“I have a cavity in my mouth!” she announced, elated.
“You do?” I couldn’t suppress a smile. The contrast between the child’s delight and the mom’s anguish was too funny.
“Yeah,” the girl expounded, lisping all the way. “It’s a hole! The dentist has a special magic mirror for my teeth and she looked all over and she said I have a cavity.”
“Wow,” I managed and raised an eyebrow at the mom, who nodded solemnly.
“Next week,” the mother sighed. “I’m not looking forward to it …”
I understood why. This little girl could raise roofs at the mere sight of needles. Just ten days prior the mom had shared with me her mortification at the horrified looks people had given her when she’d emerged with her child from a routine blood draw. “Everyone in that waiting room must have been convinced we were slicing her in pieces,” the mom had vented. “I can’t believe they hadn’t all called Child Protective Services or 911.”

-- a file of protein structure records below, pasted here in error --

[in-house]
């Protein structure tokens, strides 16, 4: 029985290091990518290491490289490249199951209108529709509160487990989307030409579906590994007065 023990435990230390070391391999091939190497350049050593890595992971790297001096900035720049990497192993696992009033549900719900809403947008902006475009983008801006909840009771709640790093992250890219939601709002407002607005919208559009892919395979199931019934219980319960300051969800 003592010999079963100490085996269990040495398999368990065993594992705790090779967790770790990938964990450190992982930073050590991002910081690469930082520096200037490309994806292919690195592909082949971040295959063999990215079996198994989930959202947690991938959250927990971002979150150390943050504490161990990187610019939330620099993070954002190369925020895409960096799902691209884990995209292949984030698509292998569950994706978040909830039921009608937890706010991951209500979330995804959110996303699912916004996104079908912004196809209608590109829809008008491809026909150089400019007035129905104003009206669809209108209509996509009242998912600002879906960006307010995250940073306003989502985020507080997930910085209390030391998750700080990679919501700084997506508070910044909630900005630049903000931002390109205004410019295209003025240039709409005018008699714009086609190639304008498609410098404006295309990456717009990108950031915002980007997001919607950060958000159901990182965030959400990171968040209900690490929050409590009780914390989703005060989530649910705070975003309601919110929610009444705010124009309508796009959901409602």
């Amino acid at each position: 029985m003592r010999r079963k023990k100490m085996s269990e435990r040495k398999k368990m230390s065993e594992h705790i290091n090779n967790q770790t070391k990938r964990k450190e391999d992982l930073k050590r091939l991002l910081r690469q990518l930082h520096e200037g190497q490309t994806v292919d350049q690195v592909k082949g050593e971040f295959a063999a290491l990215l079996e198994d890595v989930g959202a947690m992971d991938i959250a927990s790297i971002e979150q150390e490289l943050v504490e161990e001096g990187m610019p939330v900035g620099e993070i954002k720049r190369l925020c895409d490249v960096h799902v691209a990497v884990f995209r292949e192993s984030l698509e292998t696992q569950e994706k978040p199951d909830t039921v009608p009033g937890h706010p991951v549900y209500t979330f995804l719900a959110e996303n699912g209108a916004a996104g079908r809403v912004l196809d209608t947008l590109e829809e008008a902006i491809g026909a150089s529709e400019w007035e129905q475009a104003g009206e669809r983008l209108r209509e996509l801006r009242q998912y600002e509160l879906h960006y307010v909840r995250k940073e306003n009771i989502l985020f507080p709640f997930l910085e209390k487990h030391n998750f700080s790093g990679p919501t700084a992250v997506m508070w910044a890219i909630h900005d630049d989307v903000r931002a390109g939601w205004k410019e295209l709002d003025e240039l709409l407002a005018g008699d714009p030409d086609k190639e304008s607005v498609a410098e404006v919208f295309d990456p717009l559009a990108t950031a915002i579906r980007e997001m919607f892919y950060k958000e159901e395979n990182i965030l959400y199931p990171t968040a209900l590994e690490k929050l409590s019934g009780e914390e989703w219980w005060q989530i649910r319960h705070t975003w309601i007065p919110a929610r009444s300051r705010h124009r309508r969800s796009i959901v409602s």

“Laughing gas …” I mouthed.
The mom inhaled and shrugged and nodded all in one. Skeptical and perhaps a little hopeful.
“Not next week,” the child pointed out. “Tonight!”
The mom and I exchanged looks.
“What do you mean, tonight?” the mother asked. “Doc Dee said she’ll see us after lunch next Tuesday.”
“Yeah,” the little girl waved this information away. “But I have a cavity,” she stressed. “So the Tooth Fairy is going to get it first.”
She opened her mouth to give us both a good look before turning to me. “I don’t know why the dentist needed a magic mirror,” she added and her voice rose in puzzlement. “I can see my cavity right away already.”
She held her mouth agape and pointed to a newly lost incisor. “See? It’s right here.”
For The Daily Post